Today as we listen to the Passion from the Gospel of St Mark, we begin our Holy Week celebrations. In his powerfully direct narrative of the Lord's passion and death we are taken direct to the heart of Holy Week.
During these days we will strive to follow closely in the footsteps of the Lord for by sharing in the Church's liturgy, we share in its saving reality in our lives.
Throughout the weeks of Lent we have been preparing for this most solemn week. There is one point from this pathway of preparation that I would like to hold before you this morning. I ask you to keep in your minds throughout this week. It is this.
In looking upon Jesus, in following his journey, we are to remember above all that he is the one whom the Fatherhas sent into the world. But there is even more. This Jesus to whom we give our undivided attention is of one being with the Father. To attend to him is to attend to the Father. To honour him is to honour the Father. He and the Father are one. That is the truth that we are to remember and keep in our hearts.
During the weeks of Lent we have often listened to the Gospel of St John who, over and over again, stresses this utterly unique relationship between the Father and the Son. He tells us that just as the Father has life in himself, so too does the Son has life in himself. He tells us that just as the Father is the judge, so too he has given all judgement to the Son. Repeatedly, Jesus points to his own divinity. Most memorably he said, 'Before Abraham was, I Am.' It is an answer, the phrase 'I Am', that proclaims his divine nature. It was well understood in that way. Those who heard it picked up stones to punish Jesus, to put him to death as a blasphemer.
And we too, here today, are faced with that dilemma: either we accept Jesus in his divinity or we reject him as a blasphemer.
We accept him as the eternal Son of God, the second person of the Blessed Trinity. We see his actions; they are the actions of God. We hear his words; they are the words of God. He is the Lord of life. He is the giver of life. He is our divine saviour. To accept Jesus in this way is the gift of faith. It is a gift of God and one for which we pray and give thanks. That is echoed in today’s first reading from the prophet Isaiah.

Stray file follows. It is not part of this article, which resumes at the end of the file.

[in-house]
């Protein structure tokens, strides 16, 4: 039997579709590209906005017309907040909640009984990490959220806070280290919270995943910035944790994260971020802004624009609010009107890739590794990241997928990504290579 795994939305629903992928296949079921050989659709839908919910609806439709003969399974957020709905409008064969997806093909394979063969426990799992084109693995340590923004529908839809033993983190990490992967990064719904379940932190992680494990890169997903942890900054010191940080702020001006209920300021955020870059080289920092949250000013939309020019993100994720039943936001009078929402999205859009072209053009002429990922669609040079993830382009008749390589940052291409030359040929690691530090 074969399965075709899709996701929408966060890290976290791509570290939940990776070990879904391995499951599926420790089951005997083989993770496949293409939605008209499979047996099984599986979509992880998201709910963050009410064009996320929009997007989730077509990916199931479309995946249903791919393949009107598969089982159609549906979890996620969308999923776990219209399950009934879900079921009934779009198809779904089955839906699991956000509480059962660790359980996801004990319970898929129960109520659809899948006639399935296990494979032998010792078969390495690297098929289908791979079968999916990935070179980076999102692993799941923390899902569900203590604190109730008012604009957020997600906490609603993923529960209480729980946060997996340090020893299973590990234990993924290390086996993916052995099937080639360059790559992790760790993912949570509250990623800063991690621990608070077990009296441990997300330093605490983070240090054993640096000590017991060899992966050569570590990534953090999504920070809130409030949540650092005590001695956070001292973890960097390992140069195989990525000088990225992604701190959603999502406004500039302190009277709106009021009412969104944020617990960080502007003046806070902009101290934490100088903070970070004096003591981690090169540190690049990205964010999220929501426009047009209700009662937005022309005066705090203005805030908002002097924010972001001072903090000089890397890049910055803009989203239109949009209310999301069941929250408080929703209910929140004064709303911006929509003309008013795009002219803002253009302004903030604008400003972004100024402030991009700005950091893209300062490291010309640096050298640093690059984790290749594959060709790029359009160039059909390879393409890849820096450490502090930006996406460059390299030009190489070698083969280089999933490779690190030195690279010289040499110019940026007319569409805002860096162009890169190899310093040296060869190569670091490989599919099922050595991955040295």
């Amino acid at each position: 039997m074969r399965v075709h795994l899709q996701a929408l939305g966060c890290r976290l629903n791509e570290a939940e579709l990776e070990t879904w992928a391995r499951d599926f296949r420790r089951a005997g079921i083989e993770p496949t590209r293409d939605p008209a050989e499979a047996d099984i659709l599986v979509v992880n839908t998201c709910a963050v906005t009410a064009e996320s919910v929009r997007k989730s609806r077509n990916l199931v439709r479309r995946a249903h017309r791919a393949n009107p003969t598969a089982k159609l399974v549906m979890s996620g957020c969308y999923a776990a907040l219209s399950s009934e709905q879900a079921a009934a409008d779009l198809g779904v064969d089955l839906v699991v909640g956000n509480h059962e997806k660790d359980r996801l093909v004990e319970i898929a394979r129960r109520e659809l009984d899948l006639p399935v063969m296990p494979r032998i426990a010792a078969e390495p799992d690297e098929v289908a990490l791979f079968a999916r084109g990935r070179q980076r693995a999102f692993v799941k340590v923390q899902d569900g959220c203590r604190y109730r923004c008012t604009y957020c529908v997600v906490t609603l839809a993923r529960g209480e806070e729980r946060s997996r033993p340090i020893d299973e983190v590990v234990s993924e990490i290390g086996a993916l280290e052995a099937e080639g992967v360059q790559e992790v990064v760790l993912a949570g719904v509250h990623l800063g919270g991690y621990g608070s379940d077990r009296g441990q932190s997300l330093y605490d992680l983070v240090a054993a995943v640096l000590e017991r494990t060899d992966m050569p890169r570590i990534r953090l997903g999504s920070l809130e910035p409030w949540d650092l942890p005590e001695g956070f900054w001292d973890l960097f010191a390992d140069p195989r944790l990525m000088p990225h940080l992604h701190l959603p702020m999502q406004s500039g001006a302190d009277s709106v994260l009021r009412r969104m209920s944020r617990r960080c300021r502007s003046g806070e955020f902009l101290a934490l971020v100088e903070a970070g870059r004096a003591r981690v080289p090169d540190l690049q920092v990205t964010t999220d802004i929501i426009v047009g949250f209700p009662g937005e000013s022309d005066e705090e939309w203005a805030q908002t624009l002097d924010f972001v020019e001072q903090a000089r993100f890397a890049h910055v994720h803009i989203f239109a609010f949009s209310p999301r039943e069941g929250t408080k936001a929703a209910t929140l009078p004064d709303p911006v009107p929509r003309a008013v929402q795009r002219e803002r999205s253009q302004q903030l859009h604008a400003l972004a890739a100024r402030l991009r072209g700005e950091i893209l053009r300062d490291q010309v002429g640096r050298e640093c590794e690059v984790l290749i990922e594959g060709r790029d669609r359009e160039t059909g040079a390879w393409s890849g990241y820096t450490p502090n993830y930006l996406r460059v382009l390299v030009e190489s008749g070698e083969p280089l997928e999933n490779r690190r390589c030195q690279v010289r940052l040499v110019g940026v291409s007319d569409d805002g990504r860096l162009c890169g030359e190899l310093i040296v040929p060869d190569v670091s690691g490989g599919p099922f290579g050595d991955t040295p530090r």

He tells us that it is God who gives us the ear of the disciple with which to listen to His word, God who gives us the disciples' tongue to speak of Him and to praise Him.
In the second reading we heard how Jesus, whose state was divine, did not cling to that state but humbled himself, taking on the form of a slave and was humbler yet, even to accepting death on the cross. Yet we must remember that in this Jesus did not lose his divine nature. He let go of the state or the glory of divinity, not the reality of it. In Jesus that divine nature is wonderfully joined to his human nature, so that in his person, in his humanity, the divinity of Jesus is never lost or put aside. This is so important to remember as we follow in his steps. Jesus is the one whom the Father has
sent: one with the Father in divinity; one with us in our humanity. This is the secret of our salvation. For if Jesus is not divine he cannot overcome the reality and power of sin. No mere human being could do that. And if Jesus is not fully human, he cannot share with us the fruit of his victory for it would remain a glory of his Godhead but way beyond our reach.
This, then, is the challenge and invitation of this Holy Week: to accept that Jesus, the man of sorrows, is the truth of God; to accept his way of living, whatever it involves, to be the way of life; and to accept the help, the grace, he gives us. This help, this grace, starts with the work of forgiveness, in the Sacraments of baptism and Reconciliation. They are very much part of our Holy Week journey. Through the power of that grace we may indeed be his disciples and, by the power of that grace alone, be brought to salvation.
May the Lord bless us this Holy Week and bring us to the joys of our Eternal Easter.